Who are your enemies?  That’s kind of dramatic.  Some have enemies who hate.

 Enemies of your time?  Enemies of your emotions?  Who are unlovely people?

   Not going to ask if you like them.  Do you love them as your Father loves?

   Pray for them?  Bless them?  Do good to them?

 

How do you cultivate this love?  By gazing at God’s grace.

By spending time with the Father.  Child around dad admires, like him.

Contemplating His marvelous goodness and love to you, a sinner.

   Reading Psalms

   “Boundary lines have fallen in pleasant places, delightful inheritance.”

 

   “Praise the Lord O my soul, forget not all benefits, who forgives all sins, and heals all your diseases, who redeems your life from the pit, crowns with love and compassion, who satisfies your desires with good things, so that your youth is renewed like the eagles.”

 

Like Father like son.  He has implanted his nature in you.

   The more you are around Him, the more you will be like Him,

   fruit of love will grow—and you will love your enemies,

   in practical deeds of prayer, blessing, good works.


MP#2  You must love other people as you love yourself.

How do you love yourself?  If this is a standard for judging your love, must know.

   Notice that this command assumes you love yourself.

   “Love your neighbor as you do in fact already love yourself.”

 

Sometimes over psychologized. 

   Before you love your neighbor as yourself, have to know how to love yourself.

   So do something special for yourself.  Put time aside for things you want to do.

Build self-esteem.  Love yourself and then you will be able to love others.

 

But nothing of the sort.

Command starts with the assumption that you already love yourself.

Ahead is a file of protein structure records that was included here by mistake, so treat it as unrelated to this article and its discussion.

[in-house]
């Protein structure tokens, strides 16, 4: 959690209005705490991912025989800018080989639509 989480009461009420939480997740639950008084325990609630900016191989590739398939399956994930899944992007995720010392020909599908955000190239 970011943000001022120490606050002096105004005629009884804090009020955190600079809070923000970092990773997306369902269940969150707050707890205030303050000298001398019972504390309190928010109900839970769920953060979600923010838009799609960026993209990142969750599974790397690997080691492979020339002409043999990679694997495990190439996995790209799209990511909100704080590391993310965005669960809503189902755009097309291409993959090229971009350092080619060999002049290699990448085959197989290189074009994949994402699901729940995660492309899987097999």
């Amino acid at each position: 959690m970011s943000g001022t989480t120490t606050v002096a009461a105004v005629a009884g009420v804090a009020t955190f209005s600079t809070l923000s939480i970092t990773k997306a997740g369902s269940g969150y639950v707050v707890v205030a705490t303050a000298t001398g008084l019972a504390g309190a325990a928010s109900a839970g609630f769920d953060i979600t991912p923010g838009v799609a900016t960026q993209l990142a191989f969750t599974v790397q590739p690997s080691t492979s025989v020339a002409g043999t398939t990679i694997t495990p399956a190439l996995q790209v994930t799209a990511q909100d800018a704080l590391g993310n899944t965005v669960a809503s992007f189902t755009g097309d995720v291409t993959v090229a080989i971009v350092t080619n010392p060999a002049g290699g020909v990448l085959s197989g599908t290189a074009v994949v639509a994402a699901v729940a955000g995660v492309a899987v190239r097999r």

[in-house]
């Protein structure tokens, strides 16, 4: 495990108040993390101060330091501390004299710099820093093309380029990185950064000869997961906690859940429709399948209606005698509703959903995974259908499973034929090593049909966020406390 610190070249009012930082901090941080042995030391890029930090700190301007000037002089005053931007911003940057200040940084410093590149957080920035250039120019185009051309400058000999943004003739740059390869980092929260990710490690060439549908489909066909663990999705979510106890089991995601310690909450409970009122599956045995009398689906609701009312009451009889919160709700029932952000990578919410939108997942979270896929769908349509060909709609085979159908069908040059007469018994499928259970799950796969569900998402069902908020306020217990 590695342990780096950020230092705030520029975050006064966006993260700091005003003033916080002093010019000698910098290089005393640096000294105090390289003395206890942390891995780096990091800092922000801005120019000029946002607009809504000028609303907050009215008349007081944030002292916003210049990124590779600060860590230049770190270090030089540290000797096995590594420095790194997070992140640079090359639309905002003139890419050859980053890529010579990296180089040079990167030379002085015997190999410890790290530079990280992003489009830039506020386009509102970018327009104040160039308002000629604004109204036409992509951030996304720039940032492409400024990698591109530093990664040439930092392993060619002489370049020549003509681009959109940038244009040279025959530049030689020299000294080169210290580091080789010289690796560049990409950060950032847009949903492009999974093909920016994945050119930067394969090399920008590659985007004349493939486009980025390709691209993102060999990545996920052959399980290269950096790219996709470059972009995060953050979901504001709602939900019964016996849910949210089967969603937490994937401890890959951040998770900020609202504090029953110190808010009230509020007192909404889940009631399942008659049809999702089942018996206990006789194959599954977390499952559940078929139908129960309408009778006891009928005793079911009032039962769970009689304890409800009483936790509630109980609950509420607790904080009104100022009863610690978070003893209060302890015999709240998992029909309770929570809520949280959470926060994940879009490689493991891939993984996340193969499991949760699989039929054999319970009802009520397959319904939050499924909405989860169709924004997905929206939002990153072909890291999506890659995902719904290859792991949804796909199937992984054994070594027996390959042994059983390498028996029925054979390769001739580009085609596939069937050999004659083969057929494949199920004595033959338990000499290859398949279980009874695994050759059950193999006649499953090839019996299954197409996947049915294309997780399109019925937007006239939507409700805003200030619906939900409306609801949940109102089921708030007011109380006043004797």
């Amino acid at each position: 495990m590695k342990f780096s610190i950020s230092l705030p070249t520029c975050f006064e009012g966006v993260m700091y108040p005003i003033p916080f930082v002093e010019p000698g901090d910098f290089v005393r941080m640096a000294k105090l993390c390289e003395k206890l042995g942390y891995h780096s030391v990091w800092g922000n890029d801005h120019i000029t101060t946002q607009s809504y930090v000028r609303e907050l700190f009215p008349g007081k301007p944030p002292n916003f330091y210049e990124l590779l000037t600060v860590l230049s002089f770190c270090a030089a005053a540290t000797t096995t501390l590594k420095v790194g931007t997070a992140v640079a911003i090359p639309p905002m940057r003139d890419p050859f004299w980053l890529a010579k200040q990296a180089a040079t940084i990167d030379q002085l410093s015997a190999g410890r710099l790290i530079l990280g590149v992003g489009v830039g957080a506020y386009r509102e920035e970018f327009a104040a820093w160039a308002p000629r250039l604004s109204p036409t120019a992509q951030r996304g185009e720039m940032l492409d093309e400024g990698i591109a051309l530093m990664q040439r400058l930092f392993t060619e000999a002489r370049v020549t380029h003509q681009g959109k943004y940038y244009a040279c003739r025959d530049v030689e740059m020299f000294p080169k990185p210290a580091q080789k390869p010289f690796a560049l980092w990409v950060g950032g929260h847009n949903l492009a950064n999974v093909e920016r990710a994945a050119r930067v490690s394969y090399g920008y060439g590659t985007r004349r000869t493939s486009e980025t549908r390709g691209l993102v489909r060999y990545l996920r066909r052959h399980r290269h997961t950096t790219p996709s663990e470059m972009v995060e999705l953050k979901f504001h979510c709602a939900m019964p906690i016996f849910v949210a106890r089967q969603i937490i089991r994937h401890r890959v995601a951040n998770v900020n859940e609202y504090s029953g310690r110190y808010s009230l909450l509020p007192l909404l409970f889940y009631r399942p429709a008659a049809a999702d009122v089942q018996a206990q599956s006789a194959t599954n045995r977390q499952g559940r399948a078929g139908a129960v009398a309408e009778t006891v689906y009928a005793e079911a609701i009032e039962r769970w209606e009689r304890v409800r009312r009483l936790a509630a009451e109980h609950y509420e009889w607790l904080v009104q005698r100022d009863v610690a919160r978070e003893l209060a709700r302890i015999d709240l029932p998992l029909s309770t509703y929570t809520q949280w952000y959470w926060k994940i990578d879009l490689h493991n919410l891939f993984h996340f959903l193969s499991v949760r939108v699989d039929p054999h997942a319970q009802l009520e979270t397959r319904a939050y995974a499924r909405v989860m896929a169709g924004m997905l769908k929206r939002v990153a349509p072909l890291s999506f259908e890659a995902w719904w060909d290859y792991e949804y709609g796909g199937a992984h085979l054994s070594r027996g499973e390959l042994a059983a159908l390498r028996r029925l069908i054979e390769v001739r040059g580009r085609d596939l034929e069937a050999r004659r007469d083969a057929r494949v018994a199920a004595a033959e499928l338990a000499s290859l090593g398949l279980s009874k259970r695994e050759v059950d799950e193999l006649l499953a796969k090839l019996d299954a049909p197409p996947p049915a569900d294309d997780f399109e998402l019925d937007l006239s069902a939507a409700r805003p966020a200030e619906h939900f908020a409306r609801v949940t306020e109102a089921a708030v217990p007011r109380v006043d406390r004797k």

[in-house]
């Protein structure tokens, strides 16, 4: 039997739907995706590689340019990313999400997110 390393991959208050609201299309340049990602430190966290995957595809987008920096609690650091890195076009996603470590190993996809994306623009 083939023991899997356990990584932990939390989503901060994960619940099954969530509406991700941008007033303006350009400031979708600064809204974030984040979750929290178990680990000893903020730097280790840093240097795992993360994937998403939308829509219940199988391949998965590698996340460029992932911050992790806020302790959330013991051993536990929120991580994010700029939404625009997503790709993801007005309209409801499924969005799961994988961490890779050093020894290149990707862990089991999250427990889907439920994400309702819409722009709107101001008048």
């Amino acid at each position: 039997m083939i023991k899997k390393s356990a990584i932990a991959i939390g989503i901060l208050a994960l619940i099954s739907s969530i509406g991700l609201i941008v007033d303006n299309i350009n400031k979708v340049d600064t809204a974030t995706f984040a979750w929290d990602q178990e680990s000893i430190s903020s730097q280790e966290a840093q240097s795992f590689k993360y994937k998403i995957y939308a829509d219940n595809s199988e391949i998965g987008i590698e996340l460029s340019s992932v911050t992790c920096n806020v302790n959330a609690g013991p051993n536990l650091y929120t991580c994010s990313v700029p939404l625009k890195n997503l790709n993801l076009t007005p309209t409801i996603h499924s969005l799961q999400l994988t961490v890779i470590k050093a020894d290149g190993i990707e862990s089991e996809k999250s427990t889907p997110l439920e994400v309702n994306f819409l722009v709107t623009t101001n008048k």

That love you already, naturally have for self, to be standard of love for others. 

Love is the disposition of the heart to seek good for a person.

   All people love themselves.  All seek good for themselves.

 

This is the way God made us because what is greatest good can seek for yourself?

   God himself.  Knowing him.

Made us to seek greatest good for ourselves because he is the greatest good.

   Augustine:  “You have made us for yourself.  Hearts are restless till rest in you.”

   But sin spoiled self love.  Makes self-love intensely selfish.

 

Because of sin, people still seek good for themselves—but instead of God—

   it’s what they think is the greatest good. 

As one great theologian pointed out, even people who commit suicide

   do so ultimately because motivated by self love.

   This will be good for me.  This will end my pain.  My humiliation.

   “No man ever hated his own body.”

 

When you become a Christian, you don’t stop loving yourself.

   In fact, becoming Christian is the ultimate act of self love.

There is nothing better, nothing that will bring higher joy, submitting to Christ.

   Receiving the grace of God. 

 

So this marvelous thing happens when you are born again.

   Your self love is transformed.

   Instead of being something that is selfish, uses people, takes from them,

   it expands to seek the good of other people.

For Christian, self love becomes a standard for measuring your love for others.

This is an impossible command.  Honest, can never love like this

   Could you really seek good of other people with same intensity seek your own?

But what is so exhilarating is that this is a command—power to love like this.

   Self love has been thoroughly transformed by the Holy Spirit.

   I can love like this because I have been born again.